Well, still, it is a far cry from the poem. Is it a bad adaptation?

This is the second question. If a work does not always mean what an author intended, then can an interpretation that changes the meaning be said to be bad?

Everyone has at least heard of The Shining, and is probably most familiar with the stunning adaptation by Stanley Kubrick. However, what is less known is how much Stephen King, the original author, hates that adaptation (he’s since warmed up to it). King even directed an alternative Shining (as a miniseries) that follows the book more closely than Kubrick’s does–though, since King is not Kubrick, it is decidedly worse.

It does have the brilliant segment where the topiary animals become Weeping Angel-style threats, so there’s that.

One of the key ambiguities in the film is whether the Overlook hotel is truly malevolent, or if Jack Torrence is simply an unhinged man driven crazy by cabin fever and alcoholism to violence against his family. King’s book, though, has little such ambiguity. There, the father is genuinely trying to be a decent man, fighting against clear spirits infecting the Overlook Hotel. He even manages to regain control for just long enough for his son to escape. He’s a father trying to do his best, but helpless in the grip of powers larger than himself.

Perhaps King is being disingenous when he claims in On Writing he had no meaning in mind when he, an author struggling with alcoholism and drug abuse, wrote a story about an author struggling with alcoholism and drug abuse and also evil hotel spirits. Perhaps not. Again, King is not necessarily the best judge of what his stories “mean.” Even if one doesn’t view Jack Torrence as a stand-in for King’s own tortured struggle with alcoholism, it’s understandable why King would object to such a dramatic shift.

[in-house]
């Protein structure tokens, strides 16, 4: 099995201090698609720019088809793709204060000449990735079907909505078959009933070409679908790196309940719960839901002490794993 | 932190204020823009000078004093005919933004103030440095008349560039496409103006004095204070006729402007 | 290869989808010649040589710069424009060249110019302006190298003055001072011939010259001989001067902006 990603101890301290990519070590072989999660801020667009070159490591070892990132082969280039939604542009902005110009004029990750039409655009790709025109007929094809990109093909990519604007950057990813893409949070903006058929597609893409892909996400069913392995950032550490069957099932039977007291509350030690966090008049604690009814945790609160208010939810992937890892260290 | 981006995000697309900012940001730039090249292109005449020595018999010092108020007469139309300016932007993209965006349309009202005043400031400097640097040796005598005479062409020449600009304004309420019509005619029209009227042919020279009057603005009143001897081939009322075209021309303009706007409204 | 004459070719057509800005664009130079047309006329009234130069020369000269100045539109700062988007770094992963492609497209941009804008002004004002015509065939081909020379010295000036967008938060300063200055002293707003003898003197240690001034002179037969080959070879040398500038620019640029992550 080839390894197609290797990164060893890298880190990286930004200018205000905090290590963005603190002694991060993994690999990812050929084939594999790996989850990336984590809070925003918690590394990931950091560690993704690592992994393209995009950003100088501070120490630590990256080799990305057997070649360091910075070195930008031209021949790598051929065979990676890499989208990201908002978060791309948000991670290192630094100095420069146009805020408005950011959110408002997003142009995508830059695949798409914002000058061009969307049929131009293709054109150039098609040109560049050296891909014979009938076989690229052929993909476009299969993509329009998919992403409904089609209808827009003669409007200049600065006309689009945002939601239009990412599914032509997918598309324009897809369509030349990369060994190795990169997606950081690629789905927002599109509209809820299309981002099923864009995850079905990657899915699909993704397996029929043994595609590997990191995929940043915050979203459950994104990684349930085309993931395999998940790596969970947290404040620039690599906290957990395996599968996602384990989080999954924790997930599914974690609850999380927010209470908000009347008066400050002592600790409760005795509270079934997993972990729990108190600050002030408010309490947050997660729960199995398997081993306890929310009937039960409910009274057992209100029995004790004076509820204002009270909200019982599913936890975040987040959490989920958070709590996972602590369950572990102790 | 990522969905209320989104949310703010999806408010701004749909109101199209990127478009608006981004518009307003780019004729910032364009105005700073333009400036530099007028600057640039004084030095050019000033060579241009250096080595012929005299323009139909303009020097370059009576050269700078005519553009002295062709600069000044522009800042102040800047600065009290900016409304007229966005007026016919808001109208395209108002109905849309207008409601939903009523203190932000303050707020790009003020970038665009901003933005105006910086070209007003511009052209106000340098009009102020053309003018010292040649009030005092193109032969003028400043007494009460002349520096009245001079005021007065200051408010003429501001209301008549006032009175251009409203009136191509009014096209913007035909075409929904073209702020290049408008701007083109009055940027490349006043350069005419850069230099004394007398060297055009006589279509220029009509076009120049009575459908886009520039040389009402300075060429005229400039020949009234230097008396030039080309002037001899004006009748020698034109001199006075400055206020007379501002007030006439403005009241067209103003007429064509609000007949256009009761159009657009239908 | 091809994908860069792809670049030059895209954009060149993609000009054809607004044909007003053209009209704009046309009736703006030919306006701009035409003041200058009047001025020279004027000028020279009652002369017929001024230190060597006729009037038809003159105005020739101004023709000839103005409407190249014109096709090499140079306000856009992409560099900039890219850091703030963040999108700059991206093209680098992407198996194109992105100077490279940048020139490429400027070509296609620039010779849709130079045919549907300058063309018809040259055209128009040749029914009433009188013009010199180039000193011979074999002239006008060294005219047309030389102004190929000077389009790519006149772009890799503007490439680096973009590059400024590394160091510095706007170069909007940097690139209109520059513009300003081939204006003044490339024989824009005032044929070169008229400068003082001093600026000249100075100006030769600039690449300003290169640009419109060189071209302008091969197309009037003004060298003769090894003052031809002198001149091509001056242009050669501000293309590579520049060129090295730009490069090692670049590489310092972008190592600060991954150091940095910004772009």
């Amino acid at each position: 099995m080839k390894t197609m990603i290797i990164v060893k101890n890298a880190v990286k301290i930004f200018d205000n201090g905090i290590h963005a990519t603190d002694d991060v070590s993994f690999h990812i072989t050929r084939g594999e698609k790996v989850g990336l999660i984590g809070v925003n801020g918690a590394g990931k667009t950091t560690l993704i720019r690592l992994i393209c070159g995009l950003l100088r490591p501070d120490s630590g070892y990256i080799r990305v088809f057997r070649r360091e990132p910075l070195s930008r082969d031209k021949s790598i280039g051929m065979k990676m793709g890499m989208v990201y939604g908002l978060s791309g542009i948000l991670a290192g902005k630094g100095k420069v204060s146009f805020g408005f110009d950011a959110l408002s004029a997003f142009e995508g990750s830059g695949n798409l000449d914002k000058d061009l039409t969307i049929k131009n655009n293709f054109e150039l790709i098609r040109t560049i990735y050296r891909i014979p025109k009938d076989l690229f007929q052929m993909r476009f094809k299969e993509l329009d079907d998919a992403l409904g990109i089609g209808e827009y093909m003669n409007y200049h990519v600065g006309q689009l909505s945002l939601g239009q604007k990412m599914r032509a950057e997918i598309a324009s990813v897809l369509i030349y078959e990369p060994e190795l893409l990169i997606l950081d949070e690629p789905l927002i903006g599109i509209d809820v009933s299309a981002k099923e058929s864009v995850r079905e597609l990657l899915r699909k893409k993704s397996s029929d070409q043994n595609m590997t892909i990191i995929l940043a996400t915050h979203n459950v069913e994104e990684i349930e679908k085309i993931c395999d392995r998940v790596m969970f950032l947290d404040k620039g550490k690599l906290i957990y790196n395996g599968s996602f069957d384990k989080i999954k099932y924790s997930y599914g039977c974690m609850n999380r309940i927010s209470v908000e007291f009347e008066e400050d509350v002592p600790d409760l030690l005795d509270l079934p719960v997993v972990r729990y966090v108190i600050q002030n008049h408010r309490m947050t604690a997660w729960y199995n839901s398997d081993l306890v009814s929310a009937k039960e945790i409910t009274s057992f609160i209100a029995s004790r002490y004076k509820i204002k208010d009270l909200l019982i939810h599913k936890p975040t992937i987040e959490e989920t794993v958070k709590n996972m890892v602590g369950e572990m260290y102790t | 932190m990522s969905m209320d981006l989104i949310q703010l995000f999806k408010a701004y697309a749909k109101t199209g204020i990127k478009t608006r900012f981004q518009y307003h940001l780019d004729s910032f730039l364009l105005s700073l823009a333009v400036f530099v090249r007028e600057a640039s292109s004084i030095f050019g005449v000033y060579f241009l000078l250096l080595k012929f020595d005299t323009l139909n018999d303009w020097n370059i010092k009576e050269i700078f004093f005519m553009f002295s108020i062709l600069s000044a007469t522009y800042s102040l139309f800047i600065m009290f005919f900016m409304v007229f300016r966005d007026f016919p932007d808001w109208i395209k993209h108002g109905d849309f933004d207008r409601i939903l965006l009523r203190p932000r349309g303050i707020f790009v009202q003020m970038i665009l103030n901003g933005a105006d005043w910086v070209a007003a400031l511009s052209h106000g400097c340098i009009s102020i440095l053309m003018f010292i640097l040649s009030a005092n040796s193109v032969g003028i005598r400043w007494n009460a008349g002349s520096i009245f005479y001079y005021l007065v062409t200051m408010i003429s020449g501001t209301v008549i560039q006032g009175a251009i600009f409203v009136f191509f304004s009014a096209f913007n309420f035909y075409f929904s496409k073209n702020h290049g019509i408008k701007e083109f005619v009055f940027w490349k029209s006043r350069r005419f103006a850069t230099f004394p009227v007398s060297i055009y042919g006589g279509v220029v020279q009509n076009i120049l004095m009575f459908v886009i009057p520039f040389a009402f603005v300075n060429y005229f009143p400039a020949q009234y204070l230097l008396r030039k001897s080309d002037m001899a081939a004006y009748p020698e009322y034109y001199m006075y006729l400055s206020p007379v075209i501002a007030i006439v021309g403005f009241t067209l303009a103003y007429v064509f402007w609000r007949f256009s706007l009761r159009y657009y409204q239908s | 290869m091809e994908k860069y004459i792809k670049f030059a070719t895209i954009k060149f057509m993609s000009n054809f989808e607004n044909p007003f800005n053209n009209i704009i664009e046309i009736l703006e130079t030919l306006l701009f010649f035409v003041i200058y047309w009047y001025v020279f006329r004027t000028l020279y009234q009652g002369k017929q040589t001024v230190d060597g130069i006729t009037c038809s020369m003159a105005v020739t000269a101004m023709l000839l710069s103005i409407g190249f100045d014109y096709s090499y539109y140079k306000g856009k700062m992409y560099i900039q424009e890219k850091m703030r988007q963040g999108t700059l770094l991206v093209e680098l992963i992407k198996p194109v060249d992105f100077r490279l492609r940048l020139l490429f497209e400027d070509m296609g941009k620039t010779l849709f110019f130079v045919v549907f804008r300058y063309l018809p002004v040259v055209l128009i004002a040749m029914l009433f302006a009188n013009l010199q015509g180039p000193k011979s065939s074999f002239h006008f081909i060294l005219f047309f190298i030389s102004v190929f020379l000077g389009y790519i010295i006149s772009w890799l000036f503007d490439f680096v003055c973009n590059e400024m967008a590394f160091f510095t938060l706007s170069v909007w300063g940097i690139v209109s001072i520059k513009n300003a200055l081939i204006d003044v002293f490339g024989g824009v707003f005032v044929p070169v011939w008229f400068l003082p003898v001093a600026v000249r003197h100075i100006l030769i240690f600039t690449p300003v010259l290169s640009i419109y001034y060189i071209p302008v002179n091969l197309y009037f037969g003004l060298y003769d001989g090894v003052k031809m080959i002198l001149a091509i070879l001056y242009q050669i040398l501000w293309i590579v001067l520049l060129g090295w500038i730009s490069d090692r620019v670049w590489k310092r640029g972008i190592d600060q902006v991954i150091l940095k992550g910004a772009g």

One of these men is more obviously possessed than the other.

Yet unquestionably The Shining is an effective and brilliantly disturbing movie. It changes the characters, omits scenes and invents new ones, kills off characters that survive the book, and removes a central tension, creating instead a new ambiguity. It conveys the sense of terror in King’s book, the fear of isolation and of a possibly malevolent building.